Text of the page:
WASHINGTON – Children brought illegally to New Mexico and other states by their parents can still seek renewal of their legal status after the U.S. Supreme Court on Monday rejected the Trump administration’s request that it speed consideration of a lower court order that forced the Deferred Action for Childhood Arrivals program, or DACA, to remain in place.
The DACA program was created through an executive order by then-President Barack Obama in 2012. It was set to expire next week under an order signed by President Donald Trump in September aimed at forcing Congress to address the issue.
About 800,000 of these so-called Dreamers are living in the United States, including about 7,000 in New Mexico, according to estimates. The DACA program allows Dreamers to gain legal status and avoid deportation while also obtaining work permits.
A federal judge in San Francisco on Jan. 9 ordered the Trump administration to continue processing DACA renewal applications, despite its plan to cancel the program. But the administration is not required to continue accepting new applications under the District Court order.
The Supreme Court’s announcement Monday means the case will proceed to a federal appeals court. In a brief, unsigned comment Monday, the justices said they assume “the court of appeals will proceed expeditiously to decide this case.”
It’s extremely rare for the Supreme Court to take up a case without a review first by an appellate court. It has traditionally done so only when there was a case of monumental national importance, such as the Iranian hostage crisis or President Richard Nixon’s White House tapes controversy.
Dreamers and their advocates in New Mexico and Washington cheered the court’s DACA decision Monday. But a White House spokesman released a statement reiterating the president’s view that the DACA program is illegal. Meanwhile, advocates on both sides of the issue continued to press Congress to deal with the issue legislatively.
“The DACA program – which provides work permits and myriad government benefits to illegal immigrants en masse – is clearly unlawful,” said Raj Shah, principal deputy press secretary at the White House. “The district judge’s decision unilaterally to reimpose a program that Congress had explicitly and repeatedly rejected is a usurpation of legislative authority. The fact that this occurs at a time when elected representatives in Congress are actively debating this policy only underscores that the district judge has unwisely intervened in the legislative process. We look forward to having this case expeditiously heard by the appeals court and, if necessary, the Supreme Court, where we fully expect to prevail.”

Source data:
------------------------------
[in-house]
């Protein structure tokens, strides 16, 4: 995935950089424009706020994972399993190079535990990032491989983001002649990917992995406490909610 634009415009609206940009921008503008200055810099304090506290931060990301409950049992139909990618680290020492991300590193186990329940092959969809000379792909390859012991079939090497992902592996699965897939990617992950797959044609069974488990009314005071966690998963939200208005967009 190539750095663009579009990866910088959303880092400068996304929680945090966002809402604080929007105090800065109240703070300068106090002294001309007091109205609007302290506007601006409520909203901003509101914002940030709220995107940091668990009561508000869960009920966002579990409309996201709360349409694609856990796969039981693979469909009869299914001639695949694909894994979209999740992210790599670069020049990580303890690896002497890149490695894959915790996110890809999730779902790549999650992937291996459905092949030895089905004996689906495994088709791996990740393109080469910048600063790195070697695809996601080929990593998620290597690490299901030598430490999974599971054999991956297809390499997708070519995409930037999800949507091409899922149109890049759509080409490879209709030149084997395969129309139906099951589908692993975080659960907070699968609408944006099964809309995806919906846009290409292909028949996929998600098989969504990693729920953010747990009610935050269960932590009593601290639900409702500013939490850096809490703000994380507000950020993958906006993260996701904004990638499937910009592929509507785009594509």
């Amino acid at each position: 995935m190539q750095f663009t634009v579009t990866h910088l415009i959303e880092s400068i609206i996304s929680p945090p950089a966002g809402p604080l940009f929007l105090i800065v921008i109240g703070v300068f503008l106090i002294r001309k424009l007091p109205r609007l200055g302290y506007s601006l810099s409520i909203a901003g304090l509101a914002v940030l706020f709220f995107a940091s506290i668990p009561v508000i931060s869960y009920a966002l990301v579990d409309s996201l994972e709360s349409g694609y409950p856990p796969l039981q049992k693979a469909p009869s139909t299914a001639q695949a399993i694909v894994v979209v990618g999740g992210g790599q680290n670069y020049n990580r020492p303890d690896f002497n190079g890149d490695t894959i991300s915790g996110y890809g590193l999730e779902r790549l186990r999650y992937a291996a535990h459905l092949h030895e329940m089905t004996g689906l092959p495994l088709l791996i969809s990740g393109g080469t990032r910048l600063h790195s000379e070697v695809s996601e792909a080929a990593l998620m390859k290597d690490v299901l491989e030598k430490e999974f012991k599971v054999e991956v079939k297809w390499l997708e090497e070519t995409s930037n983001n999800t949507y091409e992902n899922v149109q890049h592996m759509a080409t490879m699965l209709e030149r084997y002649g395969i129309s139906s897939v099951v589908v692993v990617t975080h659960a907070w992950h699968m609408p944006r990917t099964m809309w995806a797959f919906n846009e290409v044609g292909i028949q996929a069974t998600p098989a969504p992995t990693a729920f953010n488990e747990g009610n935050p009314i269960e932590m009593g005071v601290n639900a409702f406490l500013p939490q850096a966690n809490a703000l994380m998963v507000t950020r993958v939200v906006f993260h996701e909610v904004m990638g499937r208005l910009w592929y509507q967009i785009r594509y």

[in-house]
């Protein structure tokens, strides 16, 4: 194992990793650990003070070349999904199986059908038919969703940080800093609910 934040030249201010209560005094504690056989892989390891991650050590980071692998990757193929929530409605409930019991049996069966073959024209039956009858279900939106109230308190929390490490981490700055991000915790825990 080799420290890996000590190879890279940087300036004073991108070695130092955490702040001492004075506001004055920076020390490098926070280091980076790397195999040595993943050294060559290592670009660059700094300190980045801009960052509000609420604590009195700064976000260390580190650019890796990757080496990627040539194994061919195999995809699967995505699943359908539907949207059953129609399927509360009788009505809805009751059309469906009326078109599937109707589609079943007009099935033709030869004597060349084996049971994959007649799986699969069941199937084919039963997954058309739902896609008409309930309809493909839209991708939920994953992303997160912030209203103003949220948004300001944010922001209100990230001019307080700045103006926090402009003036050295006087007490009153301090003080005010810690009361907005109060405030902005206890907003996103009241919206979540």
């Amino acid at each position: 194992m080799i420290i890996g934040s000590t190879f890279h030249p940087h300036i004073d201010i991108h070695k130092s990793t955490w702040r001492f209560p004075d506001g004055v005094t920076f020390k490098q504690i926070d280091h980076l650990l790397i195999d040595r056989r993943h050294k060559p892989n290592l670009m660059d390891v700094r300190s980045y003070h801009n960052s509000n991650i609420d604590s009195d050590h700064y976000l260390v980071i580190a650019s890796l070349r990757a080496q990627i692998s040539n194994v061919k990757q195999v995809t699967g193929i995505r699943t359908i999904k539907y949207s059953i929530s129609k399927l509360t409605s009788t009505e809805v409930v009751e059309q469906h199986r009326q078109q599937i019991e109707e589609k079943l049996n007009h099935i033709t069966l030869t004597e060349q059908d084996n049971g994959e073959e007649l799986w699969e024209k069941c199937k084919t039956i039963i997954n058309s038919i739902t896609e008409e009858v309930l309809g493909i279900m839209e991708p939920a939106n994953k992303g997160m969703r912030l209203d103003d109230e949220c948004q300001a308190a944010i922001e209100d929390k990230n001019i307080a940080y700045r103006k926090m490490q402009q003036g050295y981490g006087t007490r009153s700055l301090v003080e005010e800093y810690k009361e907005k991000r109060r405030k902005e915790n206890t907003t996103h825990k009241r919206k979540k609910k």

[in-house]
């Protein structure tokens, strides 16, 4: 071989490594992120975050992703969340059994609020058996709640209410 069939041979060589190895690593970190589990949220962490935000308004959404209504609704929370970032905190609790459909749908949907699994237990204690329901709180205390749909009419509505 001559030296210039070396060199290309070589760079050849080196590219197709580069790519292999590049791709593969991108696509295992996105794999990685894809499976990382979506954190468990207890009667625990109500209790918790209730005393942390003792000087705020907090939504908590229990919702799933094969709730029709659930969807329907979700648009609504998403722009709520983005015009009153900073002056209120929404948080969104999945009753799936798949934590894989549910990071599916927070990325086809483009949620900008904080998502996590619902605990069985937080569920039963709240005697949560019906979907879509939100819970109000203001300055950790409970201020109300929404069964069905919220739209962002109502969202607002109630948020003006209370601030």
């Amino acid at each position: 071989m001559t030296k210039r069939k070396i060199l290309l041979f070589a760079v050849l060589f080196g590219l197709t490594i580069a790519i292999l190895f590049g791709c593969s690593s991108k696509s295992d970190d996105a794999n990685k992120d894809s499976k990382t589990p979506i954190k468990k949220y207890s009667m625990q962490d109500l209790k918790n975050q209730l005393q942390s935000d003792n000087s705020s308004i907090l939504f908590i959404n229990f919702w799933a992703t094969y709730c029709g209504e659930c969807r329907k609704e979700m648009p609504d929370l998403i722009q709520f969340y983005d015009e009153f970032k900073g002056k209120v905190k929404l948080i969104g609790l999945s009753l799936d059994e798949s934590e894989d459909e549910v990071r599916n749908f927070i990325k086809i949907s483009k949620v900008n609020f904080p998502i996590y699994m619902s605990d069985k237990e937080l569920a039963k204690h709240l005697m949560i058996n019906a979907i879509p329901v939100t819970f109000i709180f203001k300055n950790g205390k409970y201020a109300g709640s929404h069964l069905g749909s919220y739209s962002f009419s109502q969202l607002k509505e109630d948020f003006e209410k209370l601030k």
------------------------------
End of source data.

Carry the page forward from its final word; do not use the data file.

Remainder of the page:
Gabriela Hernandez, executive director of the New Mexico Dream Team and Southwest Regional Organizer for United We Dream, both of which advocate on behalf of Dreamers, called the court decision “great news.”
“This is great news for all undocumented youth dreading the March 5 deadline,” Hernandez said. “However, now more than ever, we need a permanent legislative solution that ensures the safety and well-being of young immigrants nationwide. Now is the time to call your members of Congress and demand a Dream Act.”
Rep. Michelle Lujan Grisham, a New Mexico Democrat who is chairwoman of the Congressional Hispanic Caucus, said the decision shouldn’t reduce pressure on Congress to find a long-term solution for Dreamers.
“DACA recipients will continue to face uncertainty until Republicans and Trump can agree to a fair and narrow bipartisan solution for Dreamers,” Lujan Grisham said. “Not only do nearly 9 in 10 Americans believe that Dreamers should stay in the United States, but so do employers, universities, military and law enforcement officials, and the faith community.
“A narrow, bipartisan bill that offers an earned path to citizenship and certainty for Dreamers who are dutifully contributing to our nation has the votes to pass Congress,” she said.
Lujan Grisham and most other Democrats in Congress want to codify DACA permanently and provide Dreamers with an expedited path to citizenship. Rep. Steve Pearce, R-N.M., has proposed legislation that would allow Dreamers to apply for legal status lasting for a decade, at the end of which they would have to seek a renewal to stay in the U.S. legally unless they had achieved citizenship through normal channels.